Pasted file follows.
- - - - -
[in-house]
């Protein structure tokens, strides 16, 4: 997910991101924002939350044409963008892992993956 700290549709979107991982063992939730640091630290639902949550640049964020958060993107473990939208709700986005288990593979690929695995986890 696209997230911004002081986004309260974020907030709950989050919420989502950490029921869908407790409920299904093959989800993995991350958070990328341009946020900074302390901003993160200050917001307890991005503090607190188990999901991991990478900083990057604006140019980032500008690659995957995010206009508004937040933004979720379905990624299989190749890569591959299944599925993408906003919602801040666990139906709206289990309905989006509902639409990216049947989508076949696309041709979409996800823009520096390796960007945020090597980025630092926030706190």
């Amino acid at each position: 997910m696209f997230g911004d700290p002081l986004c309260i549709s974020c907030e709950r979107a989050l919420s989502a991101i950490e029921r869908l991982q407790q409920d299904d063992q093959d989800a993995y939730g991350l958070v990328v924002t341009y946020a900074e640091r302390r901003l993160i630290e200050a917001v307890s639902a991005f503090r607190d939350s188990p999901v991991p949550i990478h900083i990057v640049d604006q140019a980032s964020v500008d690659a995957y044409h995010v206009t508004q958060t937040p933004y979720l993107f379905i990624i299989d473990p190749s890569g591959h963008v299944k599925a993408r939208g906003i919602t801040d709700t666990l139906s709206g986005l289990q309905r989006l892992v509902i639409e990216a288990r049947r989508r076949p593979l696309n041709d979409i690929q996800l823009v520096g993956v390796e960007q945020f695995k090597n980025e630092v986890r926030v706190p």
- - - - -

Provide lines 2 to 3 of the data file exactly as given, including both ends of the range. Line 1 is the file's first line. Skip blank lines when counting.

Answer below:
């Protein structure tokens, strides 16, 4: 997910991101924002939350044409963008892992993956 700290549709979107991982063992939730640091630290639902949550640049964020958060993107473990939208709700986005288990593979690929695995986890 696209997230911004002081986004309260974020907030709950989050919420989502950490029921869908407790409920299904093959989800993995991350958070990328341009946020900074302390901003993160200050917001307890991005503090607190188990999901991991990478900083990057604006140019980032500008690659995957995010206009508004937040933004979720379905990624299989190749890569591959299944599925993408906003919602801040666990139906709206289990309905989006509902639409990216049947989508076949696309041709979409996800823009520096390796960007945020090597980025630092926030706190």
């Amino acid at each position: 997910m696209f997230g911004d700290p002081l986004c309260i549709s974020c907030e709950r979107a989050l919420s989502a991101i950490e029921r869908l991982q407790q409920d299904d063992q093959d989800a993995y939730g991350l958070v990328v924002t341009y946020a900074e640091r302390r901003l993160i630290e200050a917001v307890s639902a991005f503090r607190d939350s188990p999901v991991p949550i990478h900083i990057v640049d604006q140019a980032s964020v500008d690659a995957y044409h995010v206009t508004q958060t937040p933004y979720l993107f379905i990624i299989d473990p190749s890569g591959h963008v299944k599925a993408r939208g906003i919602t801040d709700t666990l139906s709206g986005l289990q309905r989006l892992v509902i639409e990216a288990r049947r989508r076949p593979l696309n041709d979409i690929q996800l823009v520096g993956v390796e960007q945020f695995k090597n980025e630092v986890r926030v706190p």